Canadian households are some of the most indebted in the world, with payments to match. Bank for International Settlements (BIS) data shows household debt service ratio (DSR) in Q2 2021. The DSR is the share of disposable income used for debt repayment, in aggregate. Canadians spend more than a tenth of their income repaying this debt, more than the US at its peak. No other G7 advanced economy even comes close to what’s happening in Canada.
Canadians Spend Over 1 In 10 Dollars Earned On Repaying Debt
Canadian households dedicate a huge share of their income to debt repayment. The household DSR for the country was 12.4% in Q2 2021, up from 12.1% in the previous quarter. Over 1 in 10 dollars households make is to repay previous economic growth. A lot of future productivity has been used for a short-term boost to the economy. It isn’t clear how unusual this is until you look at other countries.
Canadians Spend 65% More of Their Income On Debt Payments Than Americans
South of Canada’s border, Americans have been known to dabble with high household debt. The DSR was 7.5% in Q2 2021, up from 7.4% in the previous quarter. Households spending $7.50 for every $100 they take home after taxes is already high. Canadians dedicate 65.3% more.
Even the US at the peak of its notorious housing bubble, fails to meet Canada these days. At the peak of the housing bubble in 2007, US households had a DSR of 11.6% — almost a whole point under Canada. Officials in Canada often write this off as a problem due to falling interest rates. Since 2007, the US Federal Funds rate has dropped 98%, and its household DSR improved. It’s not entirely due to low rates. Low rates just facilitate exuberant behavior.
Canadian Debt Payments Consume The Most Income of Any Country
Canada’s household debt is high compared to any advanced economy, not just the US. The second-highest household DSR in the G7 is the UK at 8.8%, with Canada 40.9% higher. For context, UK households are in a “debt crisis” with payments at this level. Households in most G7 countries carry substantial debt, but nothing like Canada. Even with the DSR dropping in the country.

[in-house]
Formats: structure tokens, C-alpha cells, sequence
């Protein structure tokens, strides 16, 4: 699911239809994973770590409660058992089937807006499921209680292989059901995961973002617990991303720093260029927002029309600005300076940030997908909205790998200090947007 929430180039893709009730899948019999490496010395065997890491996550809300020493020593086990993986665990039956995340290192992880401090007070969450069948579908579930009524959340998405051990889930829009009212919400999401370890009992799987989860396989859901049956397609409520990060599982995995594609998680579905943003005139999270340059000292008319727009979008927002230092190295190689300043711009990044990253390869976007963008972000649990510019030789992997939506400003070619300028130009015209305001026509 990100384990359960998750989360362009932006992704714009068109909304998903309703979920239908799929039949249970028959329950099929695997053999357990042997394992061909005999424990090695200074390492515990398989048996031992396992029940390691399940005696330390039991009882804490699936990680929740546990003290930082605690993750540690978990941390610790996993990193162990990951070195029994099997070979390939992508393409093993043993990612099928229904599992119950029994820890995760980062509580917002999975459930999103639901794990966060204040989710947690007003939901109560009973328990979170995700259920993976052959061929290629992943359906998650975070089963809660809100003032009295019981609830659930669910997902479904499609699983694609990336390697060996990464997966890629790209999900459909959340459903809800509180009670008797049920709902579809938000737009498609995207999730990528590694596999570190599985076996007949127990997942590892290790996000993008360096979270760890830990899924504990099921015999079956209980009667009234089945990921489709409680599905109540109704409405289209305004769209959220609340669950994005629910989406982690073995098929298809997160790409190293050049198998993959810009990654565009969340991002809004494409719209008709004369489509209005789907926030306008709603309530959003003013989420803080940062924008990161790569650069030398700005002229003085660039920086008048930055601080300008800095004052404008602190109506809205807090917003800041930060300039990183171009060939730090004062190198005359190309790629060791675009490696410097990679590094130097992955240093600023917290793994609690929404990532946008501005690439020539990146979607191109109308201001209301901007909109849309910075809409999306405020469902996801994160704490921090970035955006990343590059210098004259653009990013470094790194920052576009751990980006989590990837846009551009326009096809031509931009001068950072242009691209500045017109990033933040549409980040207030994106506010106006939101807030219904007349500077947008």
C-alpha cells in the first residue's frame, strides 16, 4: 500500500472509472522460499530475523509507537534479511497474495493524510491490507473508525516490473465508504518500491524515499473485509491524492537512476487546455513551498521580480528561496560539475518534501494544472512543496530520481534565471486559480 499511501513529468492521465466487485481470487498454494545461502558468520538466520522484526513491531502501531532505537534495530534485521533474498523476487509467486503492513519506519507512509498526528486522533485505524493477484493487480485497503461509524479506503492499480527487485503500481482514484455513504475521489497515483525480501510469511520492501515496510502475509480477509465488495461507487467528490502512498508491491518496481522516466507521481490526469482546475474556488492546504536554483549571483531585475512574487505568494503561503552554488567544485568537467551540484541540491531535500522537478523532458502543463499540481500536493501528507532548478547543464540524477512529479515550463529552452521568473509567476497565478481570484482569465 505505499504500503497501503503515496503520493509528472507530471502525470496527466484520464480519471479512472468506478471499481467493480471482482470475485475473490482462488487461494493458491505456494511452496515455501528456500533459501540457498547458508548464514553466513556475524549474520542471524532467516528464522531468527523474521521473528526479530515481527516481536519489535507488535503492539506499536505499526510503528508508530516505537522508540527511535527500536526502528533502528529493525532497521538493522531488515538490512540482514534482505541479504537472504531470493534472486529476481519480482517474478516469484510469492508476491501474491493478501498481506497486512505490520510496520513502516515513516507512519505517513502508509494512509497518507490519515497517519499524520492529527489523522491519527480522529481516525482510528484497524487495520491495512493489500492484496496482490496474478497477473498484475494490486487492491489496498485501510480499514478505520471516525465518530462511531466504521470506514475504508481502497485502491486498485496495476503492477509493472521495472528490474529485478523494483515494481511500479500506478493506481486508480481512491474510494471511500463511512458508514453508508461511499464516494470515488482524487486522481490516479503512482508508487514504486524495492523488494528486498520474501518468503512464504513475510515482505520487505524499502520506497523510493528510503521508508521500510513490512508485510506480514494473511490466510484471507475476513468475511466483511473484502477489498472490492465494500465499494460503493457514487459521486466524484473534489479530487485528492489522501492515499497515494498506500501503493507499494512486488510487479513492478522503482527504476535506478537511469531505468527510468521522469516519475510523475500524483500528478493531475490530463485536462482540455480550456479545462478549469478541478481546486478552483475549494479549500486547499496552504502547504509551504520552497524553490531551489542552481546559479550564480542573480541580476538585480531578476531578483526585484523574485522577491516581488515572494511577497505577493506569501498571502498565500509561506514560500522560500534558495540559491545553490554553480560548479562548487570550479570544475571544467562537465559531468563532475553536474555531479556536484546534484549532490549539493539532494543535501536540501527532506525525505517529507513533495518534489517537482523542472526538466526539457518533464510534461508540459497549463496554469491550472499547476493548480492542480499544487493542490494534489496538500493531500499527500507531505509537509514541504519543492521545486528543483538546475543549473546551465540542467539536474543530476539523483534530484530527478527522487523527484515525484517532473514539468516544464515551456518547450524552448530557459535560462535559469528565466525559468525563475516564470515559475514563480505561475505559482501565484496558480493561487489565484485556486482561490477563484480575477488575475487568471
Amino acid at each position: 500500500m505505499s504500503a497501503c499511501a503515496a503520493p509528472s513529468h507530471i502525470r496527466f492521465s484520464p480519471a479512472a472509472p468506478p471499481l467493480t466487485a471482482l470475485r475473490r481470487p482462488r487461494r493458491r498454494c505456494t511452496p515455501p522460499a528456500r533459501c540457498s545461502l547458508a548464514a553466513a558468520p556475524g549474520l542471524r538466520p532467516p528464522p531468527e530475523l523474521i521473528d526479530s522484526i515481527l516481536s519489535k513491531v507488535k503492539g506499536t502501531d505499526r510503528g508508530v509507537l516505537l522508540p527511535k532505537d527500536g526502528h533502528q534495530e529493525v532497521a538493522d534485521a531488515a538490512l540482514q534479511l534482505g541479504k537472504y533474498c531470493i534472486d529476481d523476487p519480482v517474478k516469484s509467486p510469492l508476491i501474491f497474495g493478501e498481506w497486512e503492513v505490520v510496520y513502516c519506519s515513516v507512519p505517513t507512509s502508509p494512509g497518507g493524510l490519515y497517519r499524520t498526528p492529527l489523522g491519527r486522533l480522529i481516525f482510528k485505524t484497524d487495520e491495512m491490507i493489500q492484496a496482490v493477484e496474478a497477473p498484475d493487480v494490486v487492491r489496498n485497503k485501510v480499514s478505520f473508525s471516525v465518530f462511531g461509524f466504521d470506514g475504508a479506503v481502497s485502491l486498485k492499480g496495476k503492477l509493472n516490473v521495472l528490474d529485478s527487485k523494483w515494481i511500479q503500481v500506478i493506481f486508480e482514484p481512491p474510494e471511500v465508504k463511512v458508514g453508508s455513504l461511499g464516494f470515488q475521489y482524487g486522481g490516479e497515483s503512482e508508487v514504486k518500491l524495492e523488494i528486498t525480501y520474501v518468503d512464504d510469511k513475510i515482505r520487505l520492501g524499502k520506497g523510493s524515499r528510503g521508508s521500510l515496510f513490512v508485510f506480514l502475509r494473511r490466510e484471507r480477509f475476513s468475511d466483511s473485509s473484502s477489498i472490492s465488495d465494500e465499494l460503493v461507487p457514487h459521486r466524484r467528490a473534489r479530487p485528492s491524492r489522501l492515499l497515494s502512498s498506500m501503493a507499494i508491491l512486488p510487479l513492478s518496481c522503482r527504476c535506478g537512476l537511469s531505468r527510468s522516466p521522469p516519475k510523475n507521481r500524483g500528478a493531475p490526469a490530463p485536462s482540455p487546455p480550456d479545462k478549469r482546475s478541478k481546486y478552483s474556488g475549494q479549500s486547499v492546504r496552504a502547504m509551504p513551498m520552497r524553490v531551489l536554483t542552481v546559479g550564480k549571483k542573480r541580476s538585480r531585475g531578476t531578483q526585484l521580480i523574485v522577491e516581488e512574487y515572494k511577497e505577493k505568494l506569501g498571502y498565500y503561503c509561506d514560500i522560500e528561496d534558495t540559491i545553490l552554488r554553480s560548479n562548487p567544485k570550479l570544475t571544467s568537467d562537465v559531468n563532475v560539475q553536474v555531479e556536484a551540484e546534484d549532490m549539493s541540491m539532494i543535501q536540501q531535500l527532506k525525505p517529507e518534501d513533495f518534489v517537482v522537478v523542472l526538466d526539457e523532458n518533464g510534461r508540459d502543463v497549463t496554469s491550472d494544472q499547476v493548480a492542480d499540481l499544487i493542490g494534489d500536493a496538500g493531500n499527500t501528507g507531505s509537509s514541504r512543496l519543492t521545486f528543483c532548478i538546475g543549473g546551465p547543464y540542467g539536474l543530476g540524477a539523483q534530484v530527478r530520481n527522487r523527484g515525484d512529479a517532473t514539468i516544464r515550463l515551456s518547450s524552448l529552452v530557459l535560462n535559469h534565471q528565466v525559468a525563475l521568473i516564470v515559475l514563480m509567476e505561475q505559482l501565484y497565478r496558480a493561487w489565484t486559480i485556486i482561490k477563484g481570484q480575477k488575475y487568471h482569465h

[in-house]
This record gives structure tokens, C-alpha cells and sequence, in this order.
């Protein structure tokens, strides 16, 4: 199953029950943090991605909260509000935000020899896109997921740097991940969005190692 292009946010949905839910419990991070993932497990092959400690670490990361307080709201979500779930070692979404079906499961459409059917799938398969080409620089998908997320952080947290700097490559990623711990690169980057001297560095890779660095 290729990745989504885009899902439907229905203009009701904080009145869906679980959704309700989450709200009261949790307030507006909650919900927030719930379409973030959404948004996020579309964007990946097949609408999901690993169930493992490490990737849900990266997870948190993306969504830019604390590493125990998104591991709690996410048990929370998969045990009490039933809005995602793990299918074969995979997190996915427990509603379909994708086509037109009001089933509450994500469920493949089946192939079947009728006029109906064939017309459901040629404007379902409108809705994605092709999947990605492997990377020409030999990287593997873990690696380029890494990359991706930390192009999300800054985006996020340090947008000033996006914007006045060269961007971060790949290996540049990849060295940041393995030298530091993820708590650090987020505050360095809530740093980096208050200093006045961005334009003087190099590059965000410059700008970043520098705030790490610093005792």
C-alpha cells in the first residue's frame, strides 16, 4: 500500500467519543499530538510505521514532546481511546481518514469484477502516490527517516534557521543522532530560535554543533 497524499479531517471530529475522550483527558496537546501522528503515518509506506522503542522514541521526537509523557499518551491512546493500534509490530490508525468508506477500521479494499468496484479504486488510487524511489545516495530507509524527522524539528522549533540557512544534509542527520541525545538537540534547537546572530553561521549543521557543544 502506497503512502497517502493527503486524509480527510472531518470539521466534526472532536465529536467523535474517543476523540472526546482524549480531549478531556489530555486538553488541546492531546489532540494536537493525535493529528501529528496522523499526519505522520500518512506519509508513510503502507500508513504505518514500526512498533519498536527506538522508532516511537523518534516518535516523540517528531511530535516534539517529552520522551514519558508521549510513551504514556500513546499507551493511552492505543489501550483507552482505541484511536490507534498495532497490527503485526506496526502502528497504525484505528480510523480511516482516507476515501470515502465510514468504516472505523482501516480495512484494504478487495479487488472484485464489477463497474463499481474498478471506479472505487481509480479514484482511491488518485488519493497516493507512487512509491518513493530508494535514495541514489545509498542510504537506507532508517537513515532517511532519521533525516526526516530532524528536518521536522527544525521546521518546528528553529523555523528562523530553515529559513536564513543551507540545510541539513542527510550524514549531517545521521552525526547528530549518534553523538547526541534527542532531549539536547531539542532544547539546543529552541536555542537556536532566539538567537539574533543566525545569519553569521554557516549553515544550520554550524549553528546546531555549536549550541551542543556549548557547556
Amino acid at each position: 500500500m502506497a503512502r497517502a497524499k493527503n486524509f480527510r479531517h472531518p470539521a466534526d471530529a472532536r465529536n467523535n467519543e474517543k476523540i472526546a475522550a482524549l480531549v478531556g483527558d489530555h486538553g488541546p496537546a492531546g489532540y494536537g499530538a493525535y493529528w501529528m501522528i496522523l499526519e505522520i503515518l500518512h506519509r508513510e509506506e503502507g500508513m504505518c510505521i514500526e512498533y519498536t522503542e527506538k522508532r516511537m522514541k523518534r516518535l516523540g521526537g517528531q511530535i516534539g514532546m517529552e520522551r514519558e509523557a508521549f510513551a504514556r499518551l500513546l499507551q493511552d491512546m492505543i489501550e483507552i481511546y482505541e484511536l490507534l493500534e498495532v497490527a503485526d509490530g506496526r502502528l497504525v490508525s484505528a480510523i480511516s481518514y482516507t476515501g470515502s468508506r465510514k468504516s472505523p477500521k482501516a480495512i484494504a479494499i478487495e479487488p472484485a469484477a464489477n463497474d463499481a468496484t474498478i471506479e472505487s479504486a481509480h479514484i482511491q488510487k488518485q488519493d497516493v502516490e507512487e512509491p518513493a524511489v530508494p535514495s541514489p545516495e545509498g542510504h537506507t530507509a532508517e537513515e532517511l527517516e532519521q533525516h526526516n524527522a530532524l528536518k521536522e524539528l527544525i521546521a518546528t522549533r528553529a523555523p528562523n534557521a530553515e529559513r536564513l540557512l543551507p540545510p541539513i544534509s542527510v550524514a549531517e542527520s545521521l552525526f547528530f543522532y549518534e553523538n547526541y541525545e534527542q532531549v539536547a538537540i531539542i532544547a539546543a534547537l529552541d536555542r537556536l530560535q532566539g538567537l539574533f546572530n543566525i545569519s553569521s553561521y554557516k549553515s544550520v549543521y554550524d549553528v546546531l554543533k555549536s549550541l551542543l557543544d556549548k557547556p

G7 Household Debt Service Ratio
The required share of disposable income an average household dedicates to making payments on their debt, across the G7.
Source: Bank for International Settlements; Better Dwelling.
Speaking of that drop in Canada, it’s not entirely what it seems. You might have noticed a significant drop in DSR after the pandemic hit. It makes it look like households paid off a whack of debt, but that’s not really the case. Debt repayment increased, but the drop is primarily due to generous pandemic benefits.
Household DSR is an aggregate, meaning it’s only compared at a national level. At the start of the pandemic, Canada replaced every $1 of income lost with $2 in benefits. Doing this helps to boost disposable income. Low income households, that typically don’t have much debt, saw their ratio improve. At the same time, Canada’s bank regulator warns highly leveraged households are taking out record debt. As pandemic benefits drop off in more recent data, the rate will rise closer to historic levels.
Even if we assume the improvements in household DSR aren’t superficial, it’s a high ratio. With home prices forecast to rise with interest rates (while incomes fall), the DSR is also likely to climb further. In this event, even more of the country’s disposable income would cover long-term debt. It’s not a huge surprise to see the OECD forecast Canada will see the slowest per capita GDP growth in the group.
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A key point in that data that might not be obvious to everyone is when the US fell from 12% to 7.5%, those 4.1 points are back into the economy where it fuels more productive growth. Credit is repaying growth. That can make sense if you’re buying machinery and equipment, but other wise it’s a non-productive drain on economic growth.
Cue Canadians to say, “But OSFI is worried about too much GOOD debt!”
Meant to respond to you with the last one, but missed. Oh well.
It is important to remember OSFI’s role is to protect the banks from the public, not the public from the banks. When they’re worried, it’s not because the banks are under any threat — banks don’t fail, governments do first.
[Canadian banks grin ear to ear, clutching their bailouts funds]
and this is key to why Canada so aggressively pursues immigration. GDP has barely budget per capita since 2019, but averages up.
They see each additional immigrant as a sack of money to borrow with half their income and then pay their tax spending with the other half. GDP is up because there are more people but the total is meaningless for the public. It only means the country is capable of collecting more tax revenue, not that it’s facilitating a higher quality of life.
More tax money is good until your government debt begins to eclipse the size of your economy. It’s like they’re paying their mortgage with a credit card.
Always read the comments for your insights and this is another gem. Thanks and Merry Christmas to you. Hope you take some time away from discussing economics. Haha.
Time to cash in and get out of Canada .
Say a home worth $1,000,000 drops and sold for $500,000.
.$500,000 of paper lost at the sale .
It is the Gov money to start with ; are they the ones that benefit now, that the money is now gone from the books ?
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